🎼 Feel Your Weight // Rhye
35mm inkjet print (censored)
after excitedly sharing this image yesterday, i woke up to find it reported and deleted; a clear reminder why it is so important to me to photograph the nude form. why is it we’ve stigmatized the human form so assiduously? although it was already censored, it seems the insinuation of nudity was enough to “offend”. geniuinely curious why anyone would follow someone when their work so greatly offends the viewer? a sort of rebuttal exists in this type of bare it all attitude, but it does make you wonder, on a platform rife with extremely distasteful sexualized imagery (exhibits a-z i can spot), this is something that gets deleted, as well as countless other images i’ve posted on here, careful to censor to abide by instagram’s (double) standards.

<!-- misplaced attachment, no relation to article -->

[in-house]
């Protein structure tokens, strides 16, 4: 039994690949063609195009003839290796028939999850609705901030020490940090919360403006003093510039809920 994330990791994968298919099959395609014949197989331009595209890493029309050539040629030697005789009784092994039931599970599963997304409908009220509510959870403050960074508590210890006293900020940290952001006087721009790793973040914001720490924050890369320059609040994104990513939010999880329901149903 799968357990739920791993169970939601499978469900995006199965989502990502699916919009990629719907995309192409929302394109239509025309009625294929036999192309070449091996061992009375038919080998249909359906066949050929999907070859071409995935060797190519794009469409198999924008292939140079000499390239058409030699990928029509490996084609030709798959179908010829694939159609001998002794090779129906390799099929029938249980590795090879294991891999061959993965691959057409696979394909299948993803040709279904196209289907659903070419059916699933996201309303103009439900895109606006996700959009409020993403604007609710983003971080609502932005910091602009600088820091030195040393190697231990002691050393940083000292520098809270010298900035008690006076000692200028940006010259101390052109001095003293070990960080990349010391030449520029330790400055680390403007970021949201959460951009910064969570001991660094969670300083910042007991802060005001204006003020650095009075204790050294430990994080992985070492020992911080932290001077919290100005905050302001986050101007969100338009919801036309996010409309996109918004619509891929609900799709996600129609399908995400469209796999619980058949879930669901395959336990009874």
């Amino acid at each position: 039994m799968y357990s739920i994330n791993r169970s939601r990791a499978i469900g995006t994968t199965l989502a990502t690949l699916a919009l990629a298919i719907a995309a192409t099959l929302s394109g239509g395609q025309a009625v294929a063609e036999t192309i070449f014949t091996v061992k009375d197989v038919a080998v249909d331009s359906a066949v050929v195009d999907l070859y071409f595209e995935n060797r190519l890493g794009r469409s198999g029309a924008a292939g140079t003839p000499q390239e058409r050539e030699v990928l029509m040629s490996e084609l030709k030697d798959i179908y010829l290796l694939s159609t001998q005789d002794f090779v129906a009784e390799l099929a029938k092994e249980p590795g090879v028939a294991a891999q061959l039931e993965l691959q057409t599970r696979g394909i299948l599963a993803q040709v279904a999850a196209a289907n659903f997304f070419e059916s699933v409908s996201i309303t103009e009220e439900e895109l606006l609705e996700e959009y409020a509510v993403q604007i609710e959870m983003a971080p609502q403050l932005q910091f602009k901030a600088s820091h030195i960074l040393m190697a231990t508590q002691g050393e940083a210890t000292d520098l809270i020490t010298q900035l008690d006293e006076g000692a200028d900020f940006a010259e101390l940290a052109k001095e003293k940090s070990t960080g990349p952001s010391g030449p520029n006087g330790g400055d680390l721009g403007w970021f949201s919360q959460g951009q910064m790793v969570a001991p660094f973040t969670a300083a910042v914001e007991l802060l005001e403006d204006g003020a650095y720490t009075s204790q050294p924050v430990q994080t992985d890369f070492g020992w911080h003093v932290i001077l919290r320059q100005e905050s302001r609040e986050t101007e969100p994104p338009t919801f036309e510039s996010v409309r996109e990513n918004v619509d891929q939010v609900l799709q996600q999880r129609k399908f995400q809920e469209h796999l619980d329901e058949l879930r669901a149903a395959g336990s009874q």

anyway, i’m happy to share this intoxicating news once again, and convey my deep gratitude for every being that’s been a part of this journey thus far. each and every individual that lends themselves to craft can attest to the ease in which we can find ourselves in slumps, contemplating if what we do has truly any affect on anything; feeling like our time and work are thanklessly spent trying to create only to land on feeling unnecessary, worthless, disgraceful even; tempted to shift focus to fields deemed lucrative by society’s machine. but what is it that we do to educate ourselves on history? where do we turn to find relics of the past? it’s not in banks, or under the monstrous capitalistic umbrella of the exchange of goods. no, it is in the places that showcase and preserve art. it’s our responsibility to represent our society, whether by advocating for those swept to it’s margins, or solely adding to the juices of the stew of our times, discussing and digesting our experiences as the ingredients we refer to. stella adler writes “life beats you down and crushes the soul, and art reminds you that you have one” a quote i often refer to when blessed with collaborating with each and every one of you, charging the life source with love and joy. thank you all, notably Nicole Wittenberg (@nwitts), the Alex Katz Foundation, and MFA Boston (@mfaboston).